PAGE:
MiniLatex is a technology for parsing and rendering a subset of LaTeX into HTML. It relies on MathJax to render math-mode text (the formulas and equations), and it relies on Elm, a statically typed functional programming language, to render the text-mode material — auto-numbered section headings, tables of contents, cross-references, etc.

Today I am announcing a new, experimental feature for MiniLatex: macro expansion. This feature allows an author to define new text-mode macros in a MiniLatex document. For example, if one adds the text

Then the macro \hello{John} renders as

Hello John!

A silly example, but illustrates the point.

The macro expansion feature will need a lot more work and testing, but this is good start. We also plan to add a feature so that authors can define new environments.

PS. What is it that makes it possible, and not even difficult, to parse and render a subset of LaTeX? Answer: Elm’s expressive type system and the elm/parser library of parser combinators.

## Technical note

A few words about how the macro expansion facility was implemented. First, a new line was added to the type definition for the abstract syntax tree (AST):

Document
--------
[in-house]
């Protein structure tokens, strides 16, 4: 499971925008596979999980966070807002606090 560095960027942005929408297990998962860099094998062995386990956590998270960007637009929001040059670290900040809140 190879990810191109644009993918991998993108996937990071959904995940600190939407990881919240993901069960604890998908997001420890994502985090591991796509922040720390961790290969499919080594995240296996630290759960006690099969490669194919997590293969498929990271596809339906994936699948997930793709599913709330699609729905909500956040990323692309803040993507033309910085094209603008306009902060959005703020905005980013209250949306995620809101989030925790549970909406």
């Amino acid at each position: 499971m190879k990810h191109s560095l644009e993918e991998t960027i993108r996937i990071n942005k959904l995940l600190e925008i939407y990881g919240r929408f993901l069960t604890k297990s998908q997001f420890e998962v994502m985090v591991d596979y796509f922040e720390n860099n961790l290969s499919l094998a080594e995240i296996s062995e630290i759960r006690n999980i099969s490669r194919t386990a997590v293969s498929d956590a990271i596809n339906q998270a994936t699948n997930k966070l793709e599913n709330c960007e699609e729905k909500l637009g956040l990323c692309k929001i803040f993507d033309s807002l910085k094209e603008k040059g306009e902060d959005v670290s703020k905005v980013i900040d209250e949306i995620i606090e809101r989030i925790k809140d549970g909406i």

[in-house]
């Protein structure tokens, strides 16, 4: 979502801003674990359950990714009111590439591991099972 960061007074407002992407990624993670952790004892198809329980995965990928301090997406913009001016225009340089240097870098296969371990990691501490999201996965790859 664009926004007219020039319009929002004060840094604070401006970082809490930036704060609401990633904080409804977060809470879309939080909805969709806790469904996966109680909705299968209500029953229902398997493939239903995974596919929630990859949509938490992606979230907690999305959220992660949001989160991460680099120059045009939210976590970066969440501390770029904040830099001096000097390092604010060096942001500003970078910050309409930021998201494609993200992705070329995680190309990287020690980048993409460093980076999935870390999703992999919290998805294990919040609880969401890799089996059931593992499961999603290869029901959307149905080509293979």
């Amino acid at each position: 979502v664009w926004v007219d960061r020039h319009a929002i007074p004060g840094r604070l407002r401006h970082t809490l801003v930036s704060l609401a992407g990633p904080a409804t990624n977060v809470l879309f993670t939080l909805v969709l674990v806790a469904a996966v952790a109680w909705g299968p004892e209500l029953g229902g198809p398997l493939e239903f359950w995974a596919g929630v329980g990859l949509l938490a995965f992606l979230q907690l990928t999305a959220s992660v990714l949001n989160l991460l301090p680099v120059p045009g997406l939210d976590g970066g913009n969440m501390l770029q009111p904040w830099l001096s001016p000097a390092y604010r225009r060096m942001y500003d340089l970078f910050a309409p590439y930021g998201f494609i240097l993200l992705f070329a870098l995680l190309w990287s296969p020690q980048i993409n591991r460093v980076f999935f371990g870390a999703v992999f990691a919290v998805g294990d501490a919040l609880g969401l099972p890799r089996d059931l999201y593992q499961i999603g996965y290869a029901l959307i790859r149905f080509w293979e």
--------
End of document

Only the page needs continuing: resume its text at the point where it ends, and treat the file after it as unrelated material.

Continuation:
that can make transformations on the AST. Basically, what one does is to make substitutions in the macroDef based on the arguments in the macro to obtain a LatexExpression that can be rendered in the normal way. For example, suppose one says \newcommand{\hello}[1]{Hello \strong{#1}!} and then \hello{John}. The macro \hello is not part of MiniLatex, so the renderer looks to see if there is a macro definition with name hello. There is, so the renderer substitutes John for #1 in the macro definition. The result is a valid AST element that can now be rendered.

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